believe God speaks to me to guide that study. My life reacts to that particular belief. In other words, the sequence of events that happened this past year was NOT: Know I’m in sin—don’t care at all—rebel against God and leave Chile—do whatever the heck I want. It was much more like: Wonder if homosexuality is sin—study, pray, weep, fast, read, talk, dialogue, attend different churches, more prayer and more weeping—believe that I hear God guide me —be honest about this with my community—accept the consequences—continue living my life, with God alongside me. Do you see the difference? I realize that perhaps all that I accomplish with this is convincing you that rather than being in rebellion, I’m simply thoroughly deceived, but I at least want to try and help you to see it from my perspective. To me, the whole process has been much like the original process of conversion. Hesitantly step out onto a ledge of belief, one that very few people in my social circle consider wise or sane, but I do it anyway because I believe I see God there, continue learning all my life (i.e. do not have the ability to explain or understand it all at once), and in time grow to understand better my God, the specific doctrines, and the community that believes what I do. At any rate, the only thing you actually asked me to write about was why I believe homosexual behaviour (you actually specified marriage, but is it ok if I focus on behaviour? I never believed homosexual marriage was a sin, because I see it as a legal contract to be provided and recognized by government, and see it as a civil rights issue rather than a religious one. Also, modern marriage as our cultures view it today is not biblical at any rate, although it may or may not be godly.) is not a sin. I am perfectly willing to talk to you about that, although I think it’s going to be more complicated than you think. I’m not so daft as to have found one twist on a verse which allows me to believe a different interpretation and be fine. Rather, as I mentioned above, it’s an extremely long process—simply a part of the life-long process of getting to know God, his character, and his words to us. So even explaining the basics will take forever. I hope that reassures you a bit—at least I’m not treating the subject lightly, trying to find a quick fix so I can do whatever I want. I’ll try and sum up here. I think there are two main paths that people take when wanting/wondering about challenging the sinfulness of homosexuality, or really any socially accepted doctrine (such as slavery less than two centuries ago). One is to pick apart each individual relevant verse, trying to find other definitions and exegeses and commentaries and bits of church history that will allow you to distinguish another possible interpretation. I think this is the route that most people expect me to be taking, and thus ask me what I make of such-and-such a verse. You’re right that I’ve sent several (hundred?) emails on this subject already; since I’ve left Chile, and in the months beforehand with Pastor D. I can’t copy and paste them, however, for a couple of reasons. They’re not in logical enough order to be understood properly, and they’re LONG. Do you have any idea how much study and discussion can center around those lone six passages? (eight if you include the creation narrative and jude 7) I’m sure you’ve heard or read the most common, basic arguments as to why those texts are not saying homosexual behaviour is sinful, and I do have to admit that not all of those ideas are particularly

convincing. But I must have read hundreds of other perspectives by now—by authors gay and straight, pastors, theologians and lay people. There must be a million ways of approaching those texts! (not altogether surprising, when you consider how often we can read over a particular text during our walks with God and always learn something new…Pastor D.´s ability to always find something new in Luke 15, for example) I’ve read discussions of vocabulary, syntax, writing style, church history, Paul’s personality, God’s plan for Israel, Jewish perspectives to the OT passages, feminist perspectives to all of them, different cultural approaches, you name it. And what impresses me most about these different ideas is that they are all different. Surely God can’t have let that happen by accident, allowed it to be possible to interpret scripture in so many different forms? (example: denominations.) To me, He seems to enjoy diversity. But I’m getting off track. The other major path when talking about this issue is to go the opposite direction— instead of picking apart the scripture and trying to put it back together in a more logical way (to you), you simply begin to drift further away from trusting the scripture at all. Who actually wrote Romans, or 1 Corinthians?, you ask yourself. Who decided the canon, and what social forces were behind or against that? Why is it that there appear to be changes in God’s character hidden within the pages; why does Jesus claim He’s appeared to uphold the law, but in certain instances defy it? Why is there neither male nor female for Paul in general theology, but in marriage and in the congregation they are sharply defined? You can see that there are a multitude of questions possible. At the base of them all is the question of how God wants you to read and understand the bible. You don’t necessarily question the existence of God, your relationship with Him, or what He and the bible has done in your life, when you dare to ask Him, ‘God, is this your holy book? Is it a book you want me to read because it’s inerrant or despite its errancy? Should I receive it with divine authority, as a merely human creation, or something in between?’ I have asked this of God previously in my spiritual life, and don’t see it as disrespectful at all. So those are the two main things that happen to folks, I think, when they start to question this doctrine. I think both are valid, and have dabbled in both, learning lots even as I don’t agree with everyone. My personal path has been a bit different, but has definitely included both detailed exegesis and prayer, and seeking upon the nature of the bible. However, following both of these paths, I haven’t reached any conclusion yet. That’s why I don’t consider them my central path. How did I reach my decision? For it certainly seems like I’ve made up my mind already, doesn’t it? (As you put it, ‘I’m set.’) In the first place, I’ve realized I haven’t really reached any conclusion yet, about lots of things, and I’m ok with that. If I never reach a conclusion I’ll be ok with that. God hasn’t ever abandoned me in the middle of a journey, just as He never abandoned the Israelites wandering through the desert, though they never reached a destination (that first generation, at least). I have no problem loving, believing in, or serving God even if I float in questions for the rest of my life. Secondly, the conclusion I have reached, which can be summarized as: ‘I think that God is fine with same-gender love and relationships’, is based on personal experience. That’s the buzz-word, you know. I’m well aware that in evangelical circles, our experience, our ideas, our heart is not to be trusted. And I understand this. I’m not as smart as God, so even though I (for example) wish the holocaust had never happened, that doesn’t change the fact that it did, in fact, happen. But I believe I’ve tightened up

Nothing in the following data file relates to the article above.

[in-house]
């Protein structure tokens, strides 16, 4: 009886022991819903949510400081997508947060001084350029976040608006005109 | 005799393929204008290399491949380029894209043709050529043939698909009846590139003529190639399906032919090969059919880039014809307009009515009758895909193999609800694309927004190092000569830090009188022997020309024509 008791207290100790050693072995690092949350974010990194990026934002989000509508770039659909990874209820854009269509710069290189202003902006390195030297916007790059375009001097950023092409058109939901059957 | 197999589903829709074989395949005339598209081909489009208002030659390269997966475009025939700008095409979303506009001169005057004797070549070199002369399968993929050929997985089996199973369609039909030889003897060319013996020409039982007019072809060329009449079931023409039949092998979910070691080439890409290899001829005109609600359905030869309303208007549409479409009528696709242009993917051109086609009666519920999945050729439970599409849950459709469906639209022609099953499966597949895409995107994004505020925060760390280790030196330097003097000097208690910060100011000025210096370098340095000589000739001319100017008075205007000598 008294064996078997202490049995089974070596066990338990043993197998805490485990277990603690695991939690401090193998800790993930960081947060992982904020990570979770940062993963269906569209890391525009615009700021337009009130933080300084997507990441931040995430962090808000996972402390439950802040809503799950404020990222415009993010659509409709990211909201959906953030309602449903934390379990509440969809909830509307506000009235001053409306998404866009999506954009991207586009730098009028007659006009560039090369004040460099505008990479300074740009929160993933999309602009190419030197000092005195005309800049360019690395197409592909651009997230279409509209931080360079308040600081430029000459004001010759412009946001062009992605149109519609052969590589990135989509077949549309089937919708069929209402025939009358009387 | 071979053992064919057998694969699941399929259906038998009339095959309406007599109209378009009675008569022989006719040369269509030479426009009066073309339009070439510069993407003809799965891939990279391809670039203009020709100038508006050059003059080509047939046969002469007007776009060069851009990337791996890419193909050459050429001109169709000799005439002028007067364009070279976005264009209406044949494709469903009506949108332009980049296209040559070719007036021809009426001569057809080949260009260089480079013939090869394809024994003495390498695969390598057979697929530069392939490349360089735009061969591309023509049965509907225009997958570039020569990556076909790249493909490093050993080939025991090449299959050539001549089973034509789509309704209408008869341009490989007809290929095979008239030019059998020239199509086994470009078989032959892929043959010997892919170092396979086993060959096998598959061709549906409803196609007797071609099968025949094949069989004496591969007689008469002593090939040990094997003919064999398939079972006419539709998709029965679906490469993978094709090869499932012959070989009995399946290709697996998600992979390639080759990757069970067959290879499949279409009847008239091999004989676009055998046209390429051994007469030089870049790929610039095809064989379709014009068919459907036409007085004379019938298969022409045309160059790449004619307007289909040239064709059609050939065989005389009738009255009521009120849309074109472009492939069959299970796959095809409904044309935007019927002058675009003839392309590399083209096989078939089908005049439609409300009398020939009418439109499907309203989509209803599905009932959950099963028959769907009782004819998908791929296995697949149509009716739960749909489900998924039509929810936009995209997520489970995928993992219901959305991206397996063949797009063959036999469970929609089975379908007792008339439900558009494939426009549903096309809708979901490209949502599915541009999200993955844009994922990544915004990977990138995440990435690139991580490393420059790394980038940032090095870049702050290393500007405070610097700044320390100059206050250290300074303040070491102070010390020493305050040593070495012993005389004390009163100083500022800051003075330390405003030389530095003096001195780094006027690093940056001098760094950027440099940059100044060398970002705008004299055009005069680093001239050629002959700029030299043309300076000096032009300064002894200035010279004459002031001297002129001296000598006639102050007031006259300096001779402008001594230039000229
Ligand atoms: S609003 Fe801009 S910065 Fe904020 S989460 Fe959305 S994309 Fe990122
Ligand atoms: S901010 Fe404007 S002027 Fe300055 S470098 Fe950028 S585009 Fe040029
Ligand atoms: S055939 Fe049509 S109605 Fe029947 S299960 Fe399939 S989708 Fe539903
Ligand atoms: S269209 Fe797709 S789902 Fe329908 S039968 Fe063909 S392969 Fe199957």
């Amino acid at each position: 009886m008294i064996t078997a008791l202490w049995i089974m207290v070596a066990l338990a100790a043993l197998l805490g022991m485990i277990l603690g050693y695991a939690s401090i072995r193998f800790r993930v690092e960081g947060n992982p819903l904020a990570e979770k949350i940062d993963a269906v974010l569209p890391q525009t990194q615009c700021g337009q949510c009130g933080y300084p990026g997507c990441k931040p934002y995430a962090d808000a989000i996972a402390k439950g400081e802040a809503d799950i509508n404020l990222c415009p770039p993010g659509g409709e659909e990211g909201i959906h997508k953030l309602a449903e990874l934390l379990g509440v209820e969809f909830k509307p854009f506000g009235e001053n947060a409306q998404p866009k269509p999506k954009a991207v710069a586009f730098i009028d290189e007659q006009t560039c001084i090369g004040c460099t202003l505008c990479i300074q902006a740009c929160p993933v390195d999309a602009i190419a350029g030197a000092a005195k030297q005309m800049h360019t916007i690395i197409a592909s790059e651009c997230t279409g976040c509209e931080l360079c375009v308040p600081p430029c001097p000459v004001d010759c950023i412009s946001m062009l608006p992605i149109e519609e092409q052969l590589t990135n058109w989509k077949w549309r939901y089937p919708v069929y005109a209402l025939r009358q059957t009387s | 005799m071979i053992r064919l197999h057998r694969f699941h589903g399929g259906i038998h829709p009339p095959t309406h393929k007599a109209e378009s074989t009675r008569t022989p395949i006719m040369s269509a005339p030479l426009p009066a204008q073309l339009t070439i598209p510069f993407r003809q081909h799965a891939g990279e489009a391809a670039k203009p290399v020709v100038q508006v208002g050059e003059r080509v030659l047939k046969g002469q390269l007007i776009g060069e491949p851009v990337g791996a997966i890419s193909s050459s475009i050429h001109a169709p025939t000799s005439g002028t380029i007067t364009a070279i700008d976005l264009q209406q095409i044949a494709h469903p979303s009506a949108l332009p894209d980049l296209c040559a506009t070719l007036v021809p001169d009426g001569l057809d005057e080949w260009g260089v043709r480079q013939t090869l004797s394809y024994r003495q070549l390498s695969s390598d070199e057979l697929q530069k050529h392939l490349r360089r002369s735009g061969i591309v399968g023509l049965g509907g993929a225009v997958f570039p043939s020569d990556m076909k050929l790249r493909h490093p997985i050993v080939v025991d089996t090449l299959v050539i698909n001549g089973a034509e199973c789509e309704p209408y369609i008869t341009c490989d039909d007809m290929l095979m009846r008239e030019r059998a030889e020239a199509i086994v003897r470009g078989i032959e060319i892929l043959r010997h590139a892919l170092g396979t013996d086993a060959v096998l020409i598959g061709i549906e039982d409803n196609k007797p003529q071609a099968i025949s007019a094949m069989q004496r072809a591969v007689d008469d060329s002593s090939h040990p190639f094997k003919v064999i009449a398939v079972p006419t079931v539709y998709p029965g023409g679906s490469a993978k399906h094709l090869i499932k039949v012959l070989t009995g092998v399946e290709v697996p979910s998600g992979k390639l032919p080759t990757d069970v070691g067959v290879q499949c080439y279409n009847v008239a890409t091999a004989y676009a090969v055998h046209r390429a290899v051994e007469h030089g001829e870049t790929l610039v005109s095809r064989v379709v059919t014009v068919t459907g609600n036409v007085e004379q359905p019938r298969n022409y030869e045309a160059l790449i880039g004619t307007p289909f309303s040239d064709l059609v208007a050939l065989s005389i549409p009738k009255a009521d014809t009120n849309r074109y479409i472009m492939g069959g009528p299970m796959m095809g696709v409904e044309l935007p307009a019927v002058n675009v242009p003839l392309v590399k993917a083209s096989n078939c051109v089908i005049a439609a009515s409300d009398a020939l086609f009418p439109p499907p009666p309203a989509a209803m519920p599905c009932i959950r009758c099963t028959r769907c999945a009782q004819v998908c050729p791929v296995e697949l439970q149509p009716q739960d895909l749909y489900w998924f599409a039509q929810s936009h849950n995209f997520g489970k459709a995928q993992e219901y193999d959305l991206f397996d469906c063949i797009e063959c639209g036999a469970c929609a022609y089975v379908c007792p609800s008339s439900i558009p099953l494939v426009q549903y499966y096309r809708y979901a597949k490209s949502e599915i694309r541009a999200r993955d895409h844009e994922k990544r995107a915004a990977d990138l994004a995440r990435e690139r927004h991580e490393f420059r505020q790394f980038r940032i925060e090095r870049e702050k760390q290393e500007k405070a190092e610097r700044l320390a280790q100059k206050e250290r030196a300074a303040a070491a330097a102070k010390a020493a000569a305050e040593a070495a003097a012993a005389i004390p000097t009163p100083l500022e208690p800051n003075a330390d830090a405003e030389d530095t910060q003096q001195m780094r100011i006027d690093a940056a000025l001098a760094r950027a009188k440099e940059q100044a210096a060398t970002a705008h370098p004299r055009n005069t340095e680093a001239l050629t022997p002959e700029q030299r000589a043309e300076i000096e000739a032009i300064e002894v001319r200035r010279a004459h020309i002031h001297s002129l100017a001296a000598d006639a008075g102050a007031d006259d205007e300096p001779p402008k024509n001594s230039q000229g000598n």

this idea a bit. No, perhaps I can’t construct my beliefs upon my desires, but I believe I can construct them upon my experiences. In this specific case, I don’t believe that homosexuality is ok because I want it to be, but rather because of the churches I’ve visited that accept gays and still join in communion with God, the single and partnered gay and lesbians that I’ve met that have rich relationships with Jesus, the scholarship I’ve read from gay theologians who treasure the word and know it more intimately than I ever did, and my own personal experience, living daily with the presence of my saviour, though I am deeply involved in a same-sex relationship. What can I say? The simple fact is that my relationship with God has not suffered. In fact, it continues to grow forward, just like always. And suddenly, seeing it from this side of the debate, I am shocked at how arrogant I was to ever think that I could dare to tell someone that they weren’t ok with God. Well, I never said it out loud, but I thought it plenty of times. ‘That person is in sin, they must be far from God.’ Really? How could I possibly know that? How could any person know that about any other person? I’m getting off track again. My point is that I believe that my life is ok with God because I’m the one living my life, and I am ok with God. Yes, I totally recognize that that will sound, to you, like the most irresponsible theology ever. But just consider this for a moment: my entire walk with God, from conversion to becoming a campus pastor to witnessing to serving in church to going to Chile to my relationships with other Christians, all of it, has been based on what I think God has said to me, on what I believe are my experiences with Him. So why should I start to doubt that now? Either I consider the fact that the Holy Spirit is still speaking to me, crazy as the particular idea may sound, or I need to question everything I’ve ever talked about with Him. I see no reason to do the latter. So that’s that. Because of my personal experiences, and my ongoing and on-growing relationship with God, I believe I am not in sin. I will continue to study in the other two paths, seeking the exact meaning of the relevant passages and the exact character of the bible itself, but I no longer see those studies as having the potential to derail my faith or my life, since I believe that God has already answered me (the specific answer lies mostly in Mark 2, but we can talk about that later if you want). Too long, right? Sorry. If I’d really copied and pasted like you wanted it would have been the length of a dictionary. Love, Kati